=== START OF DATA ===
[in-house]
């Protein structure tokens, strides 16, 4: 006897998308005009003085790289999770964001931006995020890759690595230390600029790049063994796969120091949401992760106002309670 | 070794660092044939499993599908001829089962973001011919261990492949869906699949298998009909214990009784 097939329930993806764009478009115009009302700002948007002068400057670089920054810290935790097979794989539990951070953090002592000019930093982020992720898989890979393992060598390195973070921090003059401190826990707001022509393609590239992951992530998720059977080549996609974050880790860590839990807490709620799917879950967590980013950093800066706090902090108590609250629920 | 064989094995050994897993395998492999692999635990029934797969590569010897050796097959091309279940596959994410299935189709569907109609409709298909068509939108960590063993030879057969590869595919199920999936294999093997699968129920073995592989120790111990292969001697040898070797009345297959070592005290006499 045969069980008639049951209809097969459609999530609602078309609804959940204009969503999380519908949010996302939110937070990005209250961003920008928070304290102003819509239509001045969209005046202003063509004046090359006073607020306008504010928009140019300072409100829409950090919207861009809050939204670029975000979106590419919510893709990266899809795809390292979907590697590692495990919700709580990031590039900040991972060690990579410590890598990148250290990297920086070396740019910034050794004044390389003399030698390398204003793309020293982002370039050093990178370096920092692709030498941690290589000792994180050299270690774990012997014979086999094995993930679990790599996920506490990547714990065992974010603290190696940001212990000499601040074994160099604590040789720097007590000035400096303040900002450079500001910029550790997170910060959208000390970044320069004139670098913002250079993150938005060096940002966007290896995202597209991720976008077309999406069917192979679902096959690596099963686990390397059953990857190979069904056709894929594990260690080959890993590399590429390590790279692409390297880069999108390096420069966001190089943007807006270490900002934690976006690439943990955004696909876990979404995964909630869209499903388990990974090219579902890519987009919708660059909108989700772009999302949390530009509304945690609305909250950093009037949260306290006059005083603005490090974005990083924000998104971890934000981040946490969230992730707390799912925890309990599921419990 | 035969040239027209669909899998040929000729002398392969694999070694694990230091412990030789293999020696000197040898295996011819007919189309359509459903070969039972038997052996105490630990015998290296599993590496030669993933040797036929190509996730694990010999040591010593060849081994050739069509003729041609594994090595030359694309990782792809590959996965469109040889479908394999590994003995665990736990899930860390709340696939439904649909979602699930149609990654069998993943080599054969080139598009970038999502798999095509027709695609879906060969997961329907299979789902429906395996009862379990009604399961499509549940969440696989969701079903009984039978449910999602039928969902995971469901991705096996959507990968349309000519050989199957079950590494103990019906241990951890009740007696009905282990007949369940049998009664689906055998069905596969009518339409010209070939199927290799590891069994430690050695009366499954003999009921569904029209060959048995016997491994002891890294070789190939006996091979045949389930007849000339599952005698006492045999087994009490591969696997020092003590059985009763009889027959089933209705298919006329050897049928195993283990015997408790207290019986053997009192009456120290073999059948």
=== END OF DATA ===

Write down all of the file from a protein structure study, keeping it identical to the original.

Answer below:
[in-house]
């Protein structure tokens, strides 16, 4: 006897998308005009003085790289999770964001931006995020890759690595230390600029790049063994796969120091949401992760106002309670 | 070794660092044939499993599908001829089962973001011919261990492949869906699949298998009909214990009784 097939329930993806764009478009115009009302700002948007002068400057670089920054810290935790097979794989539990951070953090002592000019930093982020992720898989890979393992060598390195973070921090003059401190826990707001022509393609590239992951992530998720059977080549996609974050880790860590839990807490709620799917879950967590980013950093800066706090902090108590609250629920 | 064989094995050994897993395998492999692999635990029934797969590569010897050796097959091309279940596959994410299935189709569907109609409709298909068509939108960590063993030879057969590869595919199920999936294999093997699968129920073995592989120790111990292969001697040898070797009345297959070592005290006499 045969069980008639049951209809097969459609999530609602078309609804959940204009969503999380519908949010996302939110937070990005209250961003920008928070304290102003819509239509001045969209005046202003063509004046090359006073607020306008504010928009140019300072409100829409950090919207861009809050939204670029975000979106590419919510893709990266899809795809390292979907590697590692495990919700709580990031590039900040991972060690990579410590890598990148250290990297920086070396740019910034050794004044390389003399030698390398204003793309020293982002370039050093990178370096920092692709030498941690290589000792994180050299270690774990012997014979086999094995993930679990790599996920506490990547714990065992974010603290190696940001212990000499601040074994160099604590040789720097007590000035400096303040900002450079500001910029550790997170910060959208000390970044320069004139670098913002250079993150938005060096940002966007290896995202597209991720976008077309999406069917192979679902096959690596099963686990390397059953990857190979069904056709894929594990260690080959890993590399590429390590790279692409390297880069999108390096420069966001190089943007807006270490900002934690976006690439943990955004696909876990979404995964909630869209499903388990990974090219579902890519987009919708660059909108989700772009999302949390530009509304945690609305909250950093009037949260306290006059005083603005490090974005990083924000998104971890934000981040946490969230992730707390799912925890309990599921419990 | 035969040239027209669909899998040929000729002398392969694999070694694990230091412990030789293999020696000197040898295996011819007919189309359509459903070969039972038997052996105490630990015998290296599993590496030669993933040797036929190509996730694990010999040591010593060849081994050739069509003729041609594994090595030359694309990782792809590959996965469109040889479908394999590994003995665990736990899930860390709340696939439904649909979602699930149609990654069998993943080599054969080139598009970038999502798999095509027709695609879906060969997961329907299979789902429906395996009862379990009604399961499509549940969440696989969701079903009984039978449910999602039928969902995971469901991705096996959507990968349309000519050989199957079950590494103990019906241990951890009740007696009905282990007949369940049998009664689906055998069905596969009518339409010209070939199927290799590891069994430690050695009366499954003999009921569904029209060959048995016997491994002891890294070789190939006996091979045949389930007849000339599952005698006492045999087994009490591969696997020092003590059985009763009889027959089933209705298919006329050897049928195993283990015997408790207290019986053997009192009456120290073999059948």